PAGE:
Chr 11q14rs1126809TYRA0.281.001.191.16–1.251.20× 10−201.080.96–1.222.09 × 10−11.191.15–1.242.18× 10−20
      Chr 15q13rs12916300HERC2C0.261.000.890.85–0.931.84 × 10−70.820.72–0.932.40 × 10−30.880.85–0.923.30 × 10−9
      Chr 16q24rs4268748DEF8C0.260.851.341.28–1.403.24 × 10−411.281.13–1.457.85 × 10−51.331.28–1.391.75 × 10−44
      Chr 20q11rs6059655RALYA0.080.991.301.22–1.385.18 × 10−171.491.25–1.781.14 × 10−51.321.24–1.399.03 × 10−21
      B. Other loci
      Chr 3p13rs62246017FOXP1A0.330.941.121.08–1.161.70 × 10−81.070.95–1.20.26 × 10−11.111.07–1.161.16 × 10−8
      Chr 3q28rs6791479TPRG1/TP63
      Two flanking genes of an intergenic SNP.
      T0.431.001.121.08–1.162.57 × 10−91.211.09–1.355.03 × 10−41.131.09–1.161.47 × 10−11
      Chr 6p21rs4455710HLA-DQA1T0.381.001.171.12–1.211.80 × 10−161.181.06–1.322.28 × 10−31.171.13–1.211.86 × 10−18
      Chr 9p22rs74664507BNC2/CNTLN
      Two flanking genes of an intergenic SNP.
      T0.440.950.900.87–0.933.64 × 10−80.910.81–1.018.69 × 10−20.900.87–0.938.24 × 10−9
      Abbreviations: SCC, squamous cell carcinoma; SNP, single-nucleotide polymorphisms.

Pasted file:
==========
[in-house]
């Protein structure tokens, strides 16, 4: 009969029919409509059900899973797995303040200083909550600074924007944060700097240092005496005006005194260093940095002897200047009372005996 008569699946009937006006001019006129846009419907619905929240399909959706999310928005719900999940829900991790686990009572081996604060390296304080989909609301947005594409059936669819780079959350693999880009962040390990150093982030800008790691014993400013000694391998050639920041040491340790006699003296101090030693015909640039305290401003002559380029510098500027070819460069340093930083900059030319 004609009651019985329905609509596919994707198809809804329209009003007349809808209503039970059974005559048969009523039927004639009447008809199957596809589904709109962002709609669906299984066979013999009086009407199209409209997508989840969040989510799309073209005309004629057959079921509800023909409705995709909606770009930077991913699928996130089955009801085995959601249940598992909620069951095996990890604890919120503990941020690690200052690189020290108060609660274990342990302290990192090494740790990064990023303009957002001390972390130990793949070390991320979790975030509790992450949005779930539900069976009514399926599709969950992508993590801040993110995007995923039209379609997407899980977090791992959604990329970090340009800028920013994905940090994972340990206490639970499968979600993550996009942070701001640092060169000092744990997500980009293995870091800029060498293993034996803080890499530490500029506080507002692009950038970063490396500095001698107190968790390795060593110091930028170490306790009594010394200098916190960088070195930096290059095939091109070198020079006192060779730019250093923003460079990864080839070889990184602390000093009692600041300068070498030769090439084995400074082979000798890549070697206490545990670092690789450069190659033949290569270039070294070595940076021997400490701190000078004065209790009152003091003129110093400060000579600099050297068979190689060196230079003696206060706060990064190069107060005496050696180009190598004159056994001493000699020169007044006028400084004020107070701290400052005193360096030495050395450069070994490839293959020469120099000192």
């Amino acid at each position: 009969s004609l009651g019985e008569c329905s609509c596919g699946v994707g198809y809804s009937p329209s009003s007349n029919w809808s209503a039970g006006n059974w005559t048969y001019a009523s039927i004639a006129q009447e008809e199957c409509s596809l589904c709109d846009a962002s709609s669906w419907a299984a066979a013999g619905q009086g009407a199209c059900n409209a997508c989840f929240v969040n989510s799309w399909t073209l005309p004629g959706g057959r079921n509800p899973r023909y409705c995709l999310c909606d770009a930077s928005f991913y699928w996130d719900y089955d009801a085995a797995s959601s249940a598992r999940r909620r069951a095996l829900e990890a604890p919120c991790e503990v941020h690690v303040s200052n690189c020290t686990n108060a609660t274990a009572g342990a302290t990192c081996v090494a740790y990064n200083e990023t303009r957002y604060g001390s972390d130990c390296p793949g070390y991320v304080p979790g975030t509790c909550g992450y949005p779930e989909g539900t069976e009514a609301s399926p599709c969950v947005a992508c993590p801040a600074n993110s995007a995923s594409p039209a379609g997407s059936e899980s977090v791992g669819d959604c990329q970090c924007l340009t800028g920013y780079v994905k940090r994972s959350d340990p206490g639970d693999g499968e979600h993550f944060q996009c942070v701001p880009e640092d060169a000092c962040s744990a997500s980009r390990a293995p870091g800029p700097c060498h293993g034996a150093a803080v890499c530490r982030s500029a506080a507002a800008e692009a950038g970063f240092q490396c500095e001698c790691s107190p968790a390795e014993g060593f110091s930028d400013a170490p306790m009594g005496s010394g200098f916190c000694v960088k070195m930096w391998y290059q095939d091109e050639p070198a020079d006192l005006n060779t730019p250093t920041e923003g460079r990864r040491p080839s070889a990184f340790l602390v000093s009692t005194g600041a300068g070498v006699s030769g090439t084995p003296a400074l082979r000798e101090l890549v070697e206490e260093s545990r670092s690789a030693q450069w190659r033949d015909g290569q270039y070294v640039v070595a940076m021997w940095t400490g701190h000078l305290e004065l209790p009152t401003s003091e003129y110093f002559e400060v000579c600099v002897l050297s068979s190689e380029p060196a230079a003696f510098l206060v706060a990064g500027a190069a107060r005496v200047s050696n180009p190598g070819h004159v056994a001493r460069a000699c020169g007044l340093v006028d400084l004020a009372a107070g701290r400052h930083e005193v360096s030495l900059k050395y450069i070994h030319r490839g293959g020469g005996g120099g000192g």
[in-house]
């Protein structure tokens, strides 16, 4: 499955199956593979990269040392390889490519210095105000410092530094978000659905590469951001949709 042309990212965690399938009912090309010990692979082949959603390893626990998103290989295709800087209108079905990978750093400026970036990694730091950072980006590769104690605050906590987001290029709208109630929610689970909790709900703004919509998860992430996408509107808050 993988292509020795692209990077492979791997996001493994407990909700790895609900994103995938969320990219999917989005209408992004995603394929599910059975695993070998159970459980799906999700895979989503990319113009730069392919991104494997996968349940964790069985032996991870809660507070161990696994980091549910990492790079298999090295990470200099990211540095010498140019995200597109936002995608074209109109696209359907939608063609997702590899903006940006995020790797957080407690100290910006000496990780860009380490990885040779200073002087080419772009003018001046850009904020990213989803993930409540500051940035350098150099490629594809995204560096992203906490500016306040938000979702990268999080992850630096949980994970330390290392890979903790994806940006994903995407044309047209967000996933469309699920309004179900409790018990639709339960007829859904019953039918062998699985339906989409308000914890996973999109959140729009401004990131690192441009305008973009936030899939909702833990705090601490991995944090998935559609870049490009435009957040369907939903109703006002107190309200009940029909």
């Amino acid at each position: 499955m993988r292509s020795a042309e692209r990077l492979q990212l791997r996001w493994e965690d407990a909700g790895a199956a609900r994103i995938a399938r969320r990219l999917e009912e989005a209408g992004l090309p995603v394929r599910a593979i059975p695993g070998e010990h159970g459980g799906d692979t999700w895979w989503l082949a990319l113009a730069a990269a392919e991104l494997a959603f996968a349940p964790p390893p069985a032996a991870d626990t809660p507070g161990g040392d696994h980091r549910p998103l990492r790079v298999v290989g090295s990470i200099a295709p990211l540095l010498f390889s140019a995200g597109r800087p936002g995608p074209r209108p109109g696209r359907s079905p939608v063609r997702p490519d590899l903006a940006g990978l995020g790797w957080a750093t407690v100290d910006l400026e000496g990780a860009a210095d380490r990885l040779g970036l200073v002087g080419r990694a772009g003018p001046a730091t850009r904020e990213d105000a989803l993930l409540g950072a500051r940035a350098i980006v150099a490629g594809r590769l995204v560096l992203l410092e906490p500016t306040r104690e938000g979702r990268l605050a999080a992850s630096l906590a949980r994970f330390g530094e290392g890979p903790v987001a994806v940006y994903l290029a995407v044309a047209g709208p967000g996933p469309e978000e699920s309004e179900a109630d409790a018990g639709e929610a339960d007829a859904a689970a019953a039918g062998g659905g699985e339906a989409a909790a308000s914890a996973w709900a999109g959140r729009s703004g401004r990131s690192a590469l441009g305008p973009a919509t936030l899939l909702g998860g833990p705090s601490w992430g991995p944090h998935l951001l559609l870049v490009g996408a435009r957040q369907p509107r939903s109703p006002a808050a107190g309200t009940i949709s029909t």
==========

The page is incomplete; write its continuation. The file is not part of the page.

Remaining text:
1 Regions containing SNPs with combined P-values < 5 × 10−8.
      2 SNP with strongest combined P-value in the region.
      3 MAF = minor allele frequency among control subjects.
      4 For imputed data, the info is the IMPUTE-2 information measure for imputation accuracy (
      • Marchini J.
      • Howie B.
      Genotype imputation for genome-wide association studies.
      ).
      5 OR = odds ratio per minor allele, CI = 95% confidence interval.
      6 Based on the squared Cochran-Armitage trend test.
      7 Two flanking genes of an intergenic SNP.

      Pigmentation loci

      The first three pigment-related SNPs in Table 1 (section A) have been associated previously with SCC, BCC, and CMM. SNP rs16891982 at locus 5p13, a nonsynonymous SNP (Phe374Leu) in SLC45A2, has been associated with SCC (
      • Stacey S.N.
      • Sulem P.
      • Masson G.
      • Gudjonsson S.A.
      • Thorleifsson G.
      • Jakobsdottir M.
      • et al.
      New common variants affecting susceptibility to basal cell carcinoma.
      ), BCC (
      • Stacey S.N.
      • Sulem P.
      • Masson G.
      • Gudjonsson S.A.
      • Thorleifsson G.
      • Jakobsdottir M.
      • et al.
      New common variants affecting susceptibility to basal cell carcinoma.
      ), and CMM (
      • Barrett J.H.
      • Iles M.M.
      • Harland M.
      • Taylor J.C.
      • Aitken J.F.
      • Andresen P.A.
      • et al.
      Genome-wide association study identifies three new melanoma susceptibility loci.